And the new building will have a large kitchen, which Markelz said she expects to be a main gathering place. The current center does not have a kitchen, and the staff must wash dishes in a bathroom. The new space also will offer room for the three administrative staff members, who now share one desk, one computer and one chair, Markelz said.

Large windows and skylights throughout the building allow light to spill into the center. An open floor plan encourages servicemembers to mingle, and parts of the design are intended to aid wounded servicemember's rehabilitation.

A covered patio allows for recovering servicemembers to be outside without subjecting them to the harsh Texas summer sun. To aid servicemembers' therapy, the outdoor garden will offer varied surface types, ramps with no rails, uneven surfaces and inclines that servicemembers must maneuver through.

"What w're trying to do is emulate things they are going to see at home," said Jennifer Golden, of Golden construction, a subcontractor on the project.

The overall design is built with a Hill Country theme, with rock and stucco throughout and a large star as a centerpiece on the front of the building.

It's very Texas," Mallory said.

Mallory said he was asked to sit on the board because he was always at the center "hugging wounded warriors all the time."

As an infantryman, he served two combat tours in Vietnam. Mallory said this project completes the BAMC complex and is worthy of the sacrifices of the servicemembers and their families.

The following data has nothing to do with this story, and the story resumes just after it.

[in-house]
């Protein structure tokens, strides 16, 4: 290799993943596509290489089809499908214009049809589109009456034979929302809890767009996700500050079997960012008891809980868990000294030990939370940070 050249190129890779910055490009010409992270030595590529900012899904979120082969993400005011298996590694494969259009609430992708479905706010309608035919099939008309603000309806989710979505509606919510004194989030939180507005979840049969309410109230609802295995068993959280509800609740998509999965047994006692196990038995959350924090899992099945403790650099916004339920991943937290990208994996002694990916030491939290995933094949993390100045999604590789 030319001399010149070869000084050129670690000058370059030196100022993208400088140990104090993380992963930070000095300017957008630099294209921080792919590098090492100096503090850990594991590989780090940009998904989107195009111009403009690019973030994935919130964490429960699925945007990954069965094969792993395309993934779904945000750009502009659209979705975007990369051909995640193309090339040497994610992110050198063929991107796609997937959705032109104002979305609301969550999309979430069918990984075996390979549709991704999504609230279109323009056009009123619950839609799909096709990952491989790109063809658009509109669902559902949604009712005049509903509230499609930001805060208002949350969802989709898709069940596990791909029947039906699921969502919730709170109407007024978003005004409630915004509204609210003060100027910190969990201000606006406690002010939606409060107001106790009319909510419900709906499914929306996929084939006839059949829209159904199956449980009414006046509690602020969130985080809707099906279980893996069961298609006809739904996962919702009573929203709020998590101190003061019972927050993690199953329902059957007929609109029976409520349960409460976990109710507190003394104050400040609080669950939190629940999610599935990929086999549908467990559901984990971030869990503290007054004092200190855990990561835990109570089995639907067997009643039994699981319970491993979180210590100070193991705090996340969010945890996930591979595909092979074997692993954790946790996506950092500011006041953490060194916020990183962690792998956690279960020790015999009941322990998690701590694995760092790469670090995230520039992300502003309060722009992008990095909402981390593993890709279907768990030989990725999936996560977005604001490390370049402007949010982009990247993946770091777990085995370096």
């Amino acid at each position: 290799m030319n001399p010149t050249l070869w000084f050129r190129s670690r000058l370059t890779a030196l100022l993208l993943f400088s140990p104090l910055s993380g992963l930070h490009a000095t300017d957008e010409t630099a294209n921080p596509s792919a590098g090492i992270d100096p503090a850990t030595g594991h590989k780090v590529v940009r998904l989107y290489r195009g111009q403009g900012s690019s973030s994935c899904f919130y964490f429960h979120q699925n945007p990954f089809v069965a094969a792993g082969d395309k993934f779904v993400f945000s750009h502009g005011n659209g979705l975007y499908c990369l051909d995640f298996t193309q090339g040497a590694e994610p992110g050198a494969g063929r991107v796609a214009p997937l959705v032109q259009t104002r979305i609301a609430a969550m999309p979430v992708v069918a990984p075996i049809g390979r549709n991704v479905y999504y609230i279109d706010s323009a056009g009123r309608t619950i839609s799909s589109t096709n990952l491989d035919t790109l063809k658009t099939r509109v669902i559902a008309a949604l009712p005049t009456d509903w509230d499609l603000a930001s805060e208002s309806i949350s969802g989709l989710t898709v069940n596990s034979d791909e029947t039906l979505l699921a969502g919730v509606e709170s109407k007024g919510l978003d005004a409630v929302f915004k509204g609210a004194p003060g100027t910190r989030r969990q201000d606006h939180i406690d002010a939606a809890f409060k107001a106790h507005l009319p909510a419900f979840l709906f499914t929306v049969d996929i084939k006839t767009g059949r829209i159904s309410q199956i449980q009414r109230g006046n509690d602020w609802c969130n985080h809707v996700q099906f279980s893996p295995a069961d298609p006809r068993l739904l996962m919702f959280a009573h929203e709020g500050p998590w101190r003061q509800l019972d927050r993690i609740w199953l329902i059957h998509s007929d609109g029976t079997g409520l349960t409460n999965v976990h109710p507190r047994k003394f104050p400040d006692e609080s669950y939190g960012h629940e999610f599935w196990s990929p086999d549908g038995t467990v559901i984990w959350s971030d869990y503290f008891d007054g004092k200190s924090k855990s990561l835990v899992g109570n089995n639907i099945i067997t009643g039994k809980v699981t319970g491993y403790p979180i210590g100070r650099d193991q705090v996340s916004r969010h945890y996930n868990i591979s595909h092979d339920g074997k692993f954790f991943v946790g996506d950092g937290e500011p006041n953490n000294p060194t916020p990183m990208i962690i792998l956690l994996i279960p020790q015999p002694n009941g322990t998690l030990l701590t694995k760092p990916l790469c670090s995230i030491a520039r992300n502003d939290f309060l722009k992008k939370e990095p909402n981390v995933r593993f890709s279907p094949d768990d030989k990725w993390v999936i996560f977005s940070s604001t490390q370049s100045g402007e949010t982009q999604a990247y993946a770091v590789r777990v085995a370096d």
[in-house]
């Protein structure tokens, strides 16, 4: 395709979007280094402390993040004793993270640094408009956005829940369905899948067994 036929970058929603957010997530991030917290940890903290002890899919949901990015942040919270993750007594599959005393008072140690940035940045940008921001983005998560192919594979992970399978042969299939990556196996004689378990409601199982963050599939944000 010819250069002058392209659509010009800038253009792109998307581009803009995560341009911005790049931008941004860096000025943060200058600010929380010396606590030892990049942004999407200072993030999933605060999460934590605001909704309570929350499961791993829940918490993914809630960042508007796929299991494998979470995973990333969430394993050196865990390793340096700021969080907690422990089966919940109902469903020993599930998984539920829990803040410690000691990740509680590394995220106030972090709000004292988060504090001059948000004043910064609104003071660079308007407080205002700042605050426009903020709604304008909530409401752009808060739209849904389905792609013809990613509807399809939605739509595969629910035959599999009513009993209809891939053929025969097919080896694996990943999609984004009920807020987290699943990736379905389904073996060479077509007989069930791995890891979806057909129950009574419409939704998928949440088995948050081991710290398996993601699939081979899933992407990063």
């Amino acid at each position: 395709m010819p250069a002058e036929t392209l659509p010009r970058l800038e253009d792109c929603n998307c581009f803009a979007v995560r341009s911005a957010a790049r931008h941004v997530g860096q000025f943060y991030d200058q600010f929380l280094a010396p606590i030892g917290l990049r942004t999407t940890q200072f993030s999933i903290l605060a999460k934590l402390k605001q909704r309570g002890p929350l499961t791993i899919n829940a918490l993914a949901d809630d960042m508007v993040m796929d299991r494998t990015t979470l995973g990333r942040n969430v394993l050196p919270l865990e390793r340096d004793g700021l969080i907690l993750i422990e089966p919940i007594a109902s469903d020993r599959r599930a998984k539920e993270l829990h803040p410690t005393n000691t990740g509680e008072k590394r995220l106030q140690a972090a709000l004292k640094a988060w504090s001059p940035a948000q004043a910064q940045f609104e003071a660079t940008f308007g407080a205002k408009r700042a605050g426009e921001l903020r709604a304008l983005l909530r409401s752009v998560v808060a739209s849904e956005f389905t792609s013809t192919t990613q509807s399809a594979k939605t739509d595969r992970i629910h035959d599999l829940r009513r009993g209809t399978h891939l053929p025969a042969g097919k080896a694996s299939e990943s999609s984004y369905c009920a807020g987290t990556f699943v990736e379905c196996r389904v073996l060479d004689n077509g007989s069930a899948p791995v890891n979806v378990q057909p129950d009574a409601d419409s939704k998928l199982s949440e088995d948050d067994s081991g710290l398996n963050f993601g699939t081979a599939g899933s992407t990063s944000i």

"They've got two world-class facilities here, in the hospital and the rehabilitation center, and they deserve a world-class facility for socializing and doing what they need to do to rehabilitate," he said.

The center opened in 2003 when Army officials saw a need for a place that focused on helping family members as they arrive to be with their wounded servicemembers.

Markelz said many family members panic when they get the news that their servicemember has been injured, regardless of the severity, and they leave immediately for the hospital. Some arrive even before the servicemember.

"I had a mother get off the airplane the other day with two left shoes on, because when she got that phone call - she put on something and got on that airplane," Markelz said. "She brought no money. No credit card. She brought the clothes on her back."

As of September, nearly 250,000 visitors had used the center.

Markelz said she took the job initially as part of a temporary, six-month deal. Her husband served as the deputy commander of BAMC. Nicknamed "Judith Miracle" by Mallory, Markelz keeps the center running and open every day. It is open for 13 hours daily now, but will expand to 15 hours when it moves to the new facility, she said. Her cell phone is on 24 hours a day.

"We do not close," she said.

Markelz is a former teacher, evidenced by her penchant for the decorations that blanket the room and dangle from the ceilings. An eight-foot-tall inflated turkey rests in the corner.

"We wanted to make it junky and comfortable," she said of her current space. And even though her new space is much larger and somewhat cold right now, she said, she doesn't anticipate it will take her long to redecorate.

The Army pays the salaries of Markelz and her three staff members. Everything else is bought with donated funds, she said. She refers to many of the soldiers as her "kids," and said that helping the families is critical to the recovery of the servicemembers.

"Without these families, these soldiers won't heal. Support is everything," she said.

And while Markelz admitted she will miss her old space, she agreed with Mallory that the servicemembers and families deserve the new building.

"We owe them. They deserve it. It's the right thing to do," she said.